Free Plans For Building Your Own Homemade Model Rocket Kit

If you're looking for an inexpensive hobby, and sending a rocket into space interests you, then check out these free instructions and list of materials for building your own model rockets!

Building and launching homemade model rockets is a great hobby for kids and adults alike. The materials you need - balsa wood, plastic, tubular bodies, nose cones, parachutes, glue, paint, rocket engines, a launching pad, et cetera, are readily available at most hobby shops. And, they don't cost a lot of money to purchase either. After your rocket is built, the only thing that you'll need to keep buying for it is more engines. One engine launches a rocket up into the air once. After that, the engine is spent and needs to be thrown away. You might have to purchase additional materials, of course, if your rocket crashes and you need to repair it.

If you want to build your own homemade model rocket, a basic plan can be built by using a hollow, tubular body and a pair of balsa or plastic triangular fins. The fins are secured to the body with glue. They're positioned one on each side, near the bottom of the tube. A nose cone, (which is also either balsa wood or plastic), with a parachute attached to its end, is pushed into the top of the body. The parachute is packed inside the hollow body. An engine holder, which can be a simple wire device, is attached to the bottom of the body. And, finally, a launching guide, which looks like a piece of a drinking straw, is glued onto the body of the rocket. After the glue has thoroughly dried, the rocket is then painted, and decals can be applied, if you wish.

Basic rockets like this one can either be very tall- two to two and half feet in length- or they can be small- as short as eight inches long- or, they can be any any length in between.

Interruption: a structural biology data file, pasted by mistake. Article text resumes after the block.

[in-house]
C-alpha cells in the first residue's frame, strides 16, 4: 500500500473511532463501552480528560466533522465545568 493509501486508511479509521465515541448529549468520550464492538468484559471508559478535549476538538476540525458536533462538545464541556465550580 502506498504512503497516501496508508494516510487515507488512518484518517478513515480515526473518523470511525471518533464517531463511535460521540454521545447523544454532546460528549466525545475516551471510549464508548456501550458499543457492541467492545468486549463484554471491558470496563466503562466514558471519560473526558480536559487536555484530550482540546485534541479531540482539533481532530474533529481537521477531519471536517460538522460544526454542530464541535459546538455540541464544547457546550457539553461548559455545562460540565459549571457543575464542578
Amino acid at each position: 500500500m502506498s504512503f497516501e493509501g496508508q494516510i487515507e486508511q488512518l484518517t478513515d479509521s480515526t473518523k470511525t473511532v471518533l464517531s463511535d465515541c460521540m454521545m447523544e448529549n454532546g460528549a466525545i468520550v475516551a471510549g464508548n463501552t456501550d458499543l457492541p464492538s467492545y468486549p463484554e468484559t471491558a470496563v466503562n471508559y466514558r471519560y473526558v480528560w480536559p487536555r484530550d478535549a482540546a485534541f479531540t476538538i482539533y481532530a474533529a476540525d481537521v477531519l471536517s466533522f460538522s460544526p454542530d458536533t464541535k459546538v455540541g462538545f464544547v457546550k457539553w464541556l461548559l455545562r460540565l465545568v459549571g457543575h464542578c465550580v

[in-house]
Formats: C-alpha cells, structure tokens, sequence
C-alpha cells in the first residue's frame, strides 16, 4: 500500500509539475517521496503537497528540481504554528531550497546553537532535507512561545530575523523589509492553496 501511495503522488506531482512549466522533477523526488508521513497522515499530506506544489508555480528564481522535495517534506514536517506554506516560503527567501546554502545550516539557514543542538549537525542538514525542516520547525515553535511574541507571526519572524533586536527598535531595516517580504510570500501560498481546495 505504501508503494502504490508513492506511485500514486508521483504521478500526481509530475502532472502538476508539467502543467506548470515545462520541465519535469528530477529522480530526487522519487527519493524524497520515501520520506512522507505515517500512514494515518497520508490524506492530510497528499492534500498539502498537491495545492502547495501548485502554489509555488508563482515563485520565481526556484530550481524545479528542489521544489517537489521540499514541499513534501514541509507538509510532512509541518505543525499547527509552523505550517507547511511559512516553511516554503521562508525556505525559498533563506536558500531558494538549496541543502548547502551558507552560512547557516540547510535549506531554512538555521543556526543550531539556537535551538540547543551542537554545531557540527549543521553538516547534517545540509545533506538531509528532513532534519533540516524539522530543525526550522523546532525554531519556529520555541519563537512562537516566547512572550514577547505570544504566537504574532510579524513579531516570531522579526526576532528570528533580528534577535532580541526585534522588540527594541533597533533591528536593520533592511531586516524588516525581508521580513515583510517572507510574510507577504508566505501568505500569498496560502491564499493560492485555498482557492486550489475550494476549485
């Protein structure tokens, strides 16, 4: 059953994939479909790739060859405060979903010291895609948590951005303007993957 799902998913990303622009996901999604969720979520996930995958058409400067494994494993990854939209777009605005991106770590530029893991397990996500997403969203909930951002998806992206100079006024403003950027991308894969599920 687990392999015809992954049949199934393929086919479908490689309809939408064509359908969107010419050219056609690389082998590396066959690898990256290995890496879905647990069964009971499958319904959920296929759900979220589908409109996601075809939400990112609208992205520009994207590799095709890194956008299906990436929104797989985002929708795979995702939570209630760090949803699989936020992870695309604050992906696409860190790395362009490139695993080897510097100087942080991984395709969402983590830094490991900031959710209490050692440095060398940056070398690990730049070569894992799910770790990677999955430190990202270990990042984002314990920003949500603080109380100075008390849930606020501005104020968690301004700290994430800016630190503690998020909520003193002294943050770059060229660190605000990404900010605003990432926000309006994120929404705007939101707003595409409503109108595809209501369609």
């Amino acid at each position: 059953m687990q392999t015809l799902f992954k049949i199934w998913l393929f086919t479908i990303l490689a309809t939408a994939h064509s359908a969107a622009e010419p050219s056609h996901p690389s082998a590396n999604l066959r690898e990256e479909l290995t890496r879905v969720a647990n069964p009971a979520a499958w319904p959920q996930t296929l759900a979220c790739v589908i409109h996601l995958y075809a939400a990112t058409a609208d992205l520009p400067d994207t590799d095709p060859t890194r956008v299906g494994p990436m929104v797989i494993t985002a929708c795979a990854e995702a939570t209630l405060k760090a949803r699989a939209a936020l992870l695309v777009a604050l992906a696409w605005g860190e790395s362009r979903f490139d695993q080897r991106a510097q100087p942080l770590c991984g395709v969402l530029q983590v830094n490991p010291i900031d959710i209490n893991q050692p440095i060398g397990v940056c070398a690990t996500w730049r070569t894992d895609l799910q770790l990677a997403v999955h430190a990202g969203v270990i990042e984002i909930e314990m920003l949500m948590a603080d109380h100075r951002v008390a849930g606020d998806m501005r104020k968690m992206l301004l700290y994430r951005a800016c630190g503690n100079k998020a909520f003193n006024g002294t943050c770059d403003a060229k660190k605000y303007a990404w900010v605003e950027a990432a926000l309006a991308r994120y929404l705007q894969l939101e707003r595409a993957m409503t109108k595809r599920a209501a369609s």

To build a variation of this plan, the rocket can have four fins on the body instead of just two. The additional pair of fins is attached to the body of the rocket, about half way up. While the other two fins can help to make the rocket fly straighter, they will also add a little more weight. The lighter a rocket weighs, the more altitude it will get.

In order to make sure the fins are positioned on the rocket straight, and an exact distance apart, you should use a ruler and a pencil to measure and mark lines on the body. Then, glue the fins onto the lines. Straight fins not only look good, but they also allow your homemade rocket to fly straighter.

Another plan is to build a homemade rocket that looks a little different. This rocket has a ring around the fins. Instead of triangular fins, the fins are flat on the outside. This allows the ring to fit around them flatly. To build this type of rocket, first, assemble a model by using the basic design. Except, make the outsides of the fins flat and straight. Then, cut a thin piece of cardboard that measures about a half inch in diameter. It, of course, needs to be long enough so it reaches completely around the rocket and its fins too. Carefully curl the piece of cardboard several times around a round object. Then, position it onto the fins, and glue it down securely. You'll probably need to use straight pins to hold the cardboard ring to the fins until the glue dries.

No matter what plan you use to build your homemade model rocket with, the true test of success is when you put an engine in it and you place it on the launching pad. When your rocket is shot into the sky, it should fly straight up and not meander across the sky. If you're not satisfied with the flying of your rocket, simply recheck the fins, nose cone, and other parts of the assembly to make sure they are properly installed.

© High Speed Ventures 2011